Taking Leave of King Lear

This fall I’m directing an amazing play, Taking Leave, by Nagle Jackson.

When I read the script last year, I was blown away by its sense of truth, its humor, and its poignancy.

I’m a guy who is very into theater.  I love plays, and I would love to direct and perform in plays that probably wouldn’t suit our small town audience.  I’m always reading plays.  But not Shakespeare.  Not entirely anyway.  One I got all the way through and really enjoyed is “As You Like It.”  I have some ideas about that one, but that’s for another day.

I had never read Shakespeare’s King Lear, nor studied it, not had any idea what it was about, who the characters are, what happens to whom, and so on.  The main character in Taking Leave, Eliot Pryne, was, until getting Alzheimer’s, one of the nation’s leading experts on King Lear.  Therefore I assumed, at the very least, that Taking Leave contained references to King Lear.  But it’s apparent that there are more references than I thought, and I’ve caught close to zero of them.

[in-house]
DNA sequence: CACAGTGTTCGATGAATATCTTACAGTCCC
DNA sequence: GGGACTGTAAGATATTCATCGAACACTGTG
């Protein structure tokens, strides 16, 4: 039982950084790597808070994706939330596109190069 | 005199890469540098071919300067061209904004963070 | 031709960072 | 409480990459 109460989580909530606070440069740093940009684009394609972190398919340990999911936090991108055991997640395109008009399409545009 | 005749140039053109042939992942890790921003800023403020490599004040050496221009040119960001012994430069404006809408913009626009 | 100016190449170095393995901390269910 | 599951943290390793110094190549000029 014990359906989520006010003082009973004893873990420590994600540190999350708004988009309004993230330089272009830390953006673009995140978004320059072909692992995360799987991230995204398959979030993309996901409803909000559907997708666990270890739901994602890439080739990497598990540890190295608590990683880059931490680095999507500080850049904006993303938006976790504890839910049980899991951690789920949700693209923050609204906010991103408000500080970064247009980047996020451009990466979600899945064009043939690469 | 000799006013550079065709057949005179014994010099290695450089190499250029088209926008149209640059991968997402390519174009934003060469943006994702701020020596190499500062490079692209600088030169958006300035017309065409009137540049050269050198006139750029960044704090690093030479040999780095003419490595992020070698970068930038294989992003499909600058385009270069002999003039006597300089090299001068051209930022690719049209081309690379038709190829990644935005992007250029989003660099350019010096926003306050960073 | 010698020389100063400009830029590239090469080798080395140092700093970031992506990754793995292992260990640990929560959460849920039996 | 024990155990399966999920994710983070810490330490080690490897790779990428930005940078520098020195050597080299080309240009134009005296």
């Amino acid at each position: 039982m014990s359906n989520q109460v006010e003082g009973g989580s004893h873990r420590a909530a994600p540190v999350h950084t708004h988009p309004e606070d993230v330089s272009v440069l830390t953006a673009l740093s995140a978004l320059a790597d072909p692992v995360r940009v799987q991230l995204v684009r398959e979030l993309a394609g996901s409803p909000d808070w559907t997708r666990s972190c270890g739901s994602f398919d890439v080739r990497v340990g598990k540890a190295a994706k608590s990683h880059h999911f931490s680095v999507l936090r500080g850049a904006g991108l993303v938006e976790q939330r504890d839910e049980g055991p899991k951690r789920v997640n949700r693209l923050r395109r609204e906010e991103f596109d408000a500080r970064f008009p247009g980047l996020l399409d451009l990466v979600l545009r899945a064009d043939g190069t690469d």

So it’s time to slog through King Lear.  I say slog not because of the quality of the play, but because of my non-existent grasp of the dialect of the day.

Oh well, at least I’ll be able to count myself among the crowd that has read King Lear.  I hear it’s fairly small and exclusive.

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